By Bryan Kerwin
At first glance, it seems a bizarre combination: Dave Eggers, he of the Midwestern upbringing and rabid hipster fanbase, befriends Valentino Achack Deng, a Sudanese refugee transported to Atlanta. He then decides to write a book telling the story of Deng’s life, the violent civil war engulfing his home country, and his years as one of the “Lost Boys” of Sudan, raised parentless in refugee camps until he was afforded a new opportunity in America.
Eggers decides to tell this story as an autobiography, in Deng’s own voice. It’s a risky conceit, but Eggers has the talent to pull it off, and do it beautifully. He’s actually a perfect choice to author Deng’s at-times-unbearably-sad life story, as one of the strengths of Eggers work is in his gorgeously poetic rendering of human suffering. He’s able to combine that sensibility with Deng’s voice – a just-broken-enough English that is surprisingly matter-of-fact – and recreate situations with enormous sympathy for the characters. Reading the novel manages to be visceral and heartbreaking without ever falling off the cliff into melodrama (which would have been way, way easy).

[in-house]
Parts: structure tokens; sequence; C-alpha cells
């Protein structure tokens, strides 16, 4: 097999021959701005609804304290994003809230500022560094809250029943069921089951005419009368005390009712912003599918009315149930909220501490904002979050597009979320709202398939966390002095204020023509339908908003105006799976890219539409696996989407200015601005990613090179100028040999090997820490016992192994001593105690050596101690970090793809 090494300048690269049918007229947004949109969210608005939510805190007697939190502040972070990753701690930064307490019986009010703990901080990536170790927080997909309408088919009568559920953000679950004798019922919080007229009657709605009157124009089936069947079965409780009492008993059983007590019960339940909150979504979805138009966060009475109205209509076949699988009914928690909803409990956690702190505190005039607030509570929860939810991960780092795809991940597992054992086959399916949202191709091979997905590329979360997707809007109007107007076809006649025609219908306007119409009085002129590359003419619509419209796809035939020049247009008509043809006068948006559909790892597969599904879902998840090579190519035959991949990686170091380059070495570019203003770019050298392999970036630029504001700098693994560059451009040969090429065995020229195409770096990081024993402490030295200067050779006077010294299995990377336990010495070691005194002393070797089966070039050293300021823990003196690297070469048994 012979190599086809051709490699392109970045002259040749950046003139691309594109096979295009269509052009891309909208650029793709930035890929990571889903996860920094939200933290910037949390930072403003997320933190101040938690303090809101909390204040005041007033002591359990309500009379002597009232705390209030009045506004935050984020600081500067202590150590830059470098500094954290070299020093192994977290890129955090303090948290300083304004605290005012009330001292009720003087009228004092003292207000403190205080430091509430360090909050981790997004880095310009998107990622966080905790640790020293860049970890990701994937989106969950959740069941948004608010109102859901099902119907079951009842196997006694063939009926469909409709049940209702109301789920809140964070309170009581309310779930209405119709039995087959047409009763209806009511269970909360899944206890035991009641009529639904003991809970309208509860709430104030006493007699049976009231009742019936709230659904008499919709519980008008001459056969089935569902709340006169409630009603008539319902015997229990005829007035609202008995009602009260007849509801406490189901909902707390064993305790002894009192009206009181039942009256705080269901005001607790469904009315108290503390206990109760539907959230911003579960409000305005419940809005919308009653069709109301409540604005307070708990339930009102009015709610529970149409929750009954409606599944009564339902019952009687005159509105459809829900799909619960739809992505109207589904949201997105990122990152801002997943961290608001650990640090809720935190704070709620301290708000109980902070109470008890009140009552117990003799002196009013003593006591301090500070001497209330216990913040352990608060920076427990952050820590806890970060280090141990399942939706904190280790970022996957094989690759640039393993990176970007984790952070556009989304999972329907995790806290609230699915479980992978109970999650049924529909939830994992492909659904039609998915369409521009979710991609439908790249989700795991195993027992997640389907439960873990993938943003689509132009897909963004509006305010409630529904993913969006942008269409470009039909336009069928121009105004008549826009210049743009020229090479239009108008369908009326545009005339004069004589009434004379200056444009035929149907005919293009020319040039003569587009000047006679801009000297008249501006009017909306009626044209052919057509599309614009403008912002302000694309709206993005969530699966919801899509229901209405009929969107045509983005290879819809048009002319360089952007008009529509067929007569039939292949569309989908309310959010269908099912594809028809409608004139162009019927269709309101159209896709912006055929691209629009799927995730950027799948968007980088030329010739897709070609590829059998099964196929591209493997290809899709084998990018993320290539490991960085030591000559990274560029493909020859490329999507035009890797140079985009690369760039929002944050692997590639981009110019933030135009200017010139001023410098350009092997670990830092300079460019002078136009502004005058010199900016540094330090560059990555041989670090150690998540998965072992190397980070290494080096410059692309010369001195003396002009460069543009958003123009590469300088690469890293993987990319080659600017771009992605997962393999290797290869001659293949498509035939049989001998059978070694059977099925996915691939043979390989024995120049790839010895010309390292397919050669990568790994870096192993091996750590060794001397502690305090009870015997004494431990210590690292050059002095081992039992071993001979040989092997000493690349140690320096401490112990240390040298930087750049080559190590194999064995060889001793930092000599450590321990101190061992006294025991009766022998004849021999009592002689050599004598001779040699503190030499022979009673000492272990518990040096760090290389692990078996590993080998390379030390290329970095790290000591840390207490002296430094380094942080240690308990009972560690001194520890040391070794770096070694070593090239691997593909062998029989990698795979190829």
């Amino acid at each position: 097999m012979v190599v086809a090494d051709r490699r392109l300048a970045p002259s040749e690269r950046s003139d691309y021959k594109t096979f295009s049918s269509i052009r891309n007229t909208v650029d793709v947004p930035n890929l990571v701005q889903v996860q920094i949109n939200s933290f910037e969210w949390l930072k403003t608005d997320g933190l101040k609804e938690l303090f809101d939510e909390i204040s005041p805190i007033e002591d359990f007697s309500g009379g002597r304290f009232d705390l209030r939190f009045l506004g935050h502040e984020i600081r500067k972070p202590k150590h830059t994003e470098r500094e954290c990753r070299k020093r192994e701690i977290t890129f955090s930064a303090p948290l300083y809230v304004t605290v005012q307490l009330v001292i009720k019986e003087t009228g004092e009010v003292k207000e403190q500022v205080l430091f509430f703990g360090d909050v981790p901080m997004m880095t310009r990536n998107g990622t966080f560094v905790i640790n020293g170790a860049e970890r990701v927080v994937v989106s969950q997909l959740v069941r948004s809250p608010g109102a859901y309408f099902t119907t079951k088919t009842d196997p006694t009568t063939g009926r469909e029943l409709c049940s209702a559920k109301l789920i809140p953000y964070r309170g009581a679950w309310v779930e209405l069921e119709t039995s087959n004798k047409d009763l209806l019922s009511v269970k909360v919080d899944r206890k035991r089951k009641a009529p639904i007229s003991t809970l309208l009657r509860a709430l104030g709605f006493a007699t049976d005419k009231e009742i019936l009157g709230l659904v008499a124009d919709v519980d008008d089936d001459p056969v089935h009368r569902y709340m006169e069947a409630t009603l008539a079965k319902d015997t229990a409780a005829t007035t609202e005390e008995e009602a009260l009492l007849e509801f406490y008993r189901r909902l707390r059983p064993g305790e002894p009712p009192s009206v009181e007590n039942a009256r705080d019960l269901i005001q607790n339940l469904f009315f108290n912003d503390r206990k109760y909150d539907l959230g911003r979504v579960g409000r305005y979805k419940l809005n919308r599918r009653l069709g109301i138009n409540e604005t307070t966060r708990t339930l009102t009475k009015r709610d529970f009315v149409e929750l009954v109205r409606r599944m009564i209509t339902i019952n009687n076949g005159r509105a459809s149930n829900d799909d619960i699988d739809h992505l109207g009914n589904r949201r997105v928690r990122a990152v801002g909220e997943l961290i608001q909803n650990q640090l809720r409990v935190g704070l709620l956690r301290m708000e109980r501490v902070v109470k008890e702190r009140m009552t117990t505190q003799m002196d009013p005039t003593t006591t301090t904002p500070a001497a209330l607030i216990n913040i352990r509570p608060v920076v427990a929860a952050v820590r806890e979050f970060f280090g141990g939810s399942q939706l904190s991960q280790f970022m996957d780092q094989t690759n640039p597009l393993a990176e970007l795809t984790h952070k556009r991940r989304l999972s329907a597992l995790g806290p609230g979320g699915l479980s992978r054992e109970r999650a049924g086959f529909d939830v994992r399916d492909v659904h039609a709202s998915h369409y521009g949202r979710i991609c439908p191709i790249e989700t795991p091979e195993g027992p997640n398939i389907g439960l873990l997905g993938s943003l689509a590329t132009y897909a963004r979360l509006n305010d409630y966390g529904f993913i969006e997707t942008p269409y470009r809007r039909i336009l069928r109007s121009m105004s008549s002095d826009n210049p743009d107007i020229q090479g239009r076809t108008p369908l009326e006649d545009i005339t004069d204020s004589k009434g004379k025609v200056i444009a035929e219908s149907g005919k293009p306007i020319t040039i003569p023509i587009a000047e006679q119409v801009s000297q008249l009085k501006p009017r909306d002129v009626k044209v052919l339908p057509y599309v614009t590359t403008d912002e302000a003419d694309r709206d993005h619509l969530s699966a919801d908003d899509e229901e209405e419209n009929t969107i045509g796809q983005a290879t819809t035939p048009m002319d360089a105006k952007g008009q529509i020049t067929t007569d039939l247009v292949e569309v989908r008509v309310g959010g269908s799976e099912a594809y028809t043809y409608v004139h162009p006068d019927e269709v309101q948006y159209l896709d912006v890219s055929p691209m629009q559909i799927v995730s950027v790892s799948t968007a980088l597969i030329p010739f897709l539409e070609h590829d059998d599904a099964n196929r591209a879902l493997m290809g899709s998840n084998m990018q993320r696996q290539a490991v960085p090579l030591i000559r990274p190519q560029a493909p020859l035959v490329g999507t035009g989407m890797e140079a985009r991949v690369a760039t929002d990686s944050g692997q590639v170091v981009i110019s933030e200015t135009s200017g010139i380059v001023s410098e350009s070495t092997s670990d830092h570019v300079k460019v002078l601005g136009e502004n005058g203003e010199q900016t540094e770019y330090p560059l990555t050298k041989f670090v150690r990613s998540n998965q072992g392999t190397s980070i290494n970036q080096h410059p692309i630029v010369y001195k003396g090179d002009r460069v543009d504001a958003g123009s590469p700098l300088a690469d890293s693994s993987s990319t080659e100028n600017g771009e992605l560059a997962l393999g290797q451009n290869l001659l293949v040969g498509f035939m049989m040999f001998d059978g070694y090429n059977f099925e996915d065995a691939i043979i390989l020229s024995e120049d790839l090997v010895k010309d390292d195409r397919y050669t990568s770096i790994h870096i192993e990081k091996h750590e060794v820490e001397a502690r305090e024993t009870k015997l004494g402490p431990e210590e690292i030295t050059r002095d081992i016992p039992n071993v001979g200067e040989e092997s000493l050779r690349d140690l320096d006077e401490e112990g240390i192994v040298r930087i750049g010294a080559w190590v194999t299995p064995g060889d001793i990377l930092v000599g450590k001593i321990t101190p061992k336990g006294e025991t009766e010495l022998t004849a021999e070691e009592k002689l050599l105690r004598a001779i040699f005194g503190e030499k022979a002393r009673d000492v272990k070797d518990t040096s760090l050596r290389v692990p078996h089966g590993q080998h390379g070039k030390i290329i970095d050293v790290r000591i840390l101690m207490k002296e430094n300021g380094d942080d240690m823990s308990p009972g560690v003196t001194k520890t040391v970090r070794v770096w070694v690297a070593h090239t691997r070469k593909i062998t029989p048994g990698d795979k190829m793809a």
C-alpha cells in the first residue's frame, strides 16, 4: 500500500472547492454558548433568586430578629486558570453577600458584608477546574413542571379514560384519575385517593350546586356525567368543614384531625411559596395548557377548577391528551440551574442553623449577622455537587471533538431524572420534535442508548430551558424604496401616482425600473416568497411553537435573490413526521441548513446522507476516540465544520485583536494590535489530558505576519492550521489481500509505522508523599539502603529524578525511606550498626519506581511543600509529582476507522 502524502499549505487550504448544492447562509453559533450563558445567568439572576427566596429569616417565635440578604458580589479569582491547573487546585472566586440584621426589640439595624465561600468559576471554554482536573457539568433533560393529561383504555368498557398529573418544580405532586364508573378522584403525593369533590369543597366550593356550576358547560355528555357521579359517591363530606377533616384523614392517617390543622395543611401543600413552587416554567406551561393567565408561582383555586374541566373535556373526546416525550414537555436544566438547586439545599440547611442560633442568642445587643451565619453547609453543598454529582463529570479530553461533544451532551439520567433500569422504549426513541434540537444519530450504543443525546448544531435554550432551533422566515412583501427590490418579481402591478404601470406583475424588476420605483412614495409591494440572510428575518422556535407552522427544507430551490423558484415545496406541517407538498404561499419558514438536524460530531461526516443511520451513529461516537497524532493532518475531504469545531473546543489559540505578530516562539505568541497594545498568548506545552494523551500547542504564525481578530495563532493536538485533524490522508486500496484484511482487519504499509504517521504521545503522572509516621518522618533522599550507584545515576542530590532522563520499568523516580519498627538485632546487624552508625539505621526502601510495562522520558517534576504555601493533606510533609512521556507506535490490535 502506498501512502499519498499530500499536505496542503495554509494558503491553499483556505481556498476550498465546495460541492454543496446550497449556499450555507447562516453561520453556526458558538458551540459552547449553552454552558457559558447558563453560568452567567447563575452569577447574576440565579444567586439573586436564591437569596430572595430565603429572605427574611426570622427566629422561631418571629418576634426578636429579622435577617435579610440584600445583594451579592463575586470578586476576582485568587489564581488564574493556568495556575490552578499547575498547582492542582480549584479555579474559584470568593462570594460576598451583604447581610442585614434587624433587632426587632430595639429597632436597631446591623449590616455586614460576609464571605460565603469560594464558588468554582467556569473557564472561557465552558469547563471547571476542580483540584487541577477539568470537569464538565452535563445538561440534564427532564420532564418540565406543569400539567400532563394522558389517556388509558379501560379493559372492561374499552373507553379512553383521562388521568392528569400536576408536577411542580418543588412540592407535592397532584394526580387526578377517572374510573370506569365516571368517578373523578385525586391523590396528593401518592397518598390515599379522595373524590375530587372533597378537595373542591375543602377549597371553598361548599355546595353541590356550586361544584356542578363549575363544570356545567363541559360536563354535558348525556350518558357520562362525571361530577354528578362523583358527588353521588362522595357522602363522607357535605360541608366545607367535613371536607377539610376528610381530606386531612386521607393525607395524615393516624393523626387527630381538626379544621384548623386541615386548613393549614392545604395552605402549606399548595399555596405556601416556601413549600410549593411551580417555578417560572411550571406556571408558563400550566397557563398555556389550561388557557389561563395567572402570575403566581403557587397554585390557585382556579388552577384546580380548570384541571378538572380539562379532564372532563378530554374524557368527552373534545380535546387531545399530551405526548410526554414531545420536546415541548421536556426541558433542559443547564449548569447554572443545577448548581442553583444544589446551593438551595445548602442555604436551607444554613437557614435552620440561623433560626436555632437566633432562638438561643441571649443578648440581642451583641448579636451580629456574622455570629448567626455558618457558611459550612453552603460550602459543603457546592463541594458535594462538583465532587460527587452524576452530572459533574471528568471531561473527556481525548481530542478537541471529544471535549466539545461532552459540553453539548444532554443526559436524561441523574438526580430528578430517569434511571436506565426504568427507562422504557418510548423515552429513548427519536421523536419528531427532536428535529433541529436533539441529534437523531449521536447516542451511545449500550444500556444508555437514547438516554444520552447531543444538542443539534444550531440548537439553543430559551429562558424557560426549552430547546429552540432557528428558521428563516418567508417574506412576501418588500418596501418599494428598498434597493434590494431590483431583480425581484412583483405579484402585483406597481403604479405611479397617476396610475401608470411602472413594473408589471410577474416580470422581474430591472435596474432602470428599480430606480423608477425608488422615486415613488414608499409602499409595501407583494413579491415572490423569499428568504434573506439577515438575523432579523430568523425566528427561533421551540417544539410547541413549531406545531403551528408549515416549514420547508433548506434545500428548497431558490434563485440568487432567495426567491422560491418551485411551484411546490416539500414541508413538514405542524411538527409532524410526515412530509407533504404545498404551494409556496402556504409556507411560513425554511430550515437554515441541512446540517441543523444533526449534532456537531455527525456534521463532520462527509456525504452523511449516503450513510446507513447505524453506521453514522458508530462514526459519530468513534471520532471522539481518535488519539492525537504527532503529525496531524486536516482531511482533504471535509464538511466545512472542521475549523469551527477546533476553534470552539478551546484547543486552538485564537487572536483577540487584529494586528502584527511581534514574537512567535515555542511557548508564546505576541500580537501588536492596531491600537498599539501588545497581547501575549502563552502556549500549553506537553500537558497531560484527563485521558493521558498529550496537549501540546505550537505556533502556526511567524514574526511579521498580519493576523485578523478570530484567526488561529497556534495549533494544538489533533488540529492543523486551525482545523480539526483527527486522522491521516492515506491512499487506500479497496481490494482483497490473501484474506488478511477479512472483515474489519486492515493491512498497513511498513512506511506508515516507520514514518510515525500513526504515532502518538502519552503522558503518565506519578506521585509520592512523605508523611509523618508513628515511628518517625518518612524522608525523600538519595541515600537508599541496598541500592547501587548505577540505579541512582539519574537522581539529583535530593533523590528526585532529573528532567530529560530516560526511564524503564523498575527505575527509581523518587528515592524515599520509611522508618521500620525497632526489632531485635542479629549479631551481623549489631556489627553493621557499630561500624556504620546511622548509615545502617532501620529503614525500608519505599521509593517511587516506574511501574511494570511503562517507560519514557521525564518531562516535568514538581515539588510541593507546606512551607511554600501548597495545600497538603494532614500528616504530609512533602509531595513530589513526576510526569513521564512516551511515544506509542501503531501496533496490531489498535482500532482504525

Though many of the passages have been fictionalized, (and what author hasn’t fictionalized parts of their actual autobiographies?) the book’s message ultimately transcends how factually accurate it is. It’s a moving and personal portrait of the things war, greed and hatred cause humans to do to each other, and the strength it takes to survive in a harsh world. As Valentino says himself in the novel’s preface, “This book is a form of struggle, and it keeps my spirit alive to struggle.” Also, did I mention that all the proceeds from the book go to The Valentino Achak Deng Foundation? Read some good literature and donate to a good cause all at once.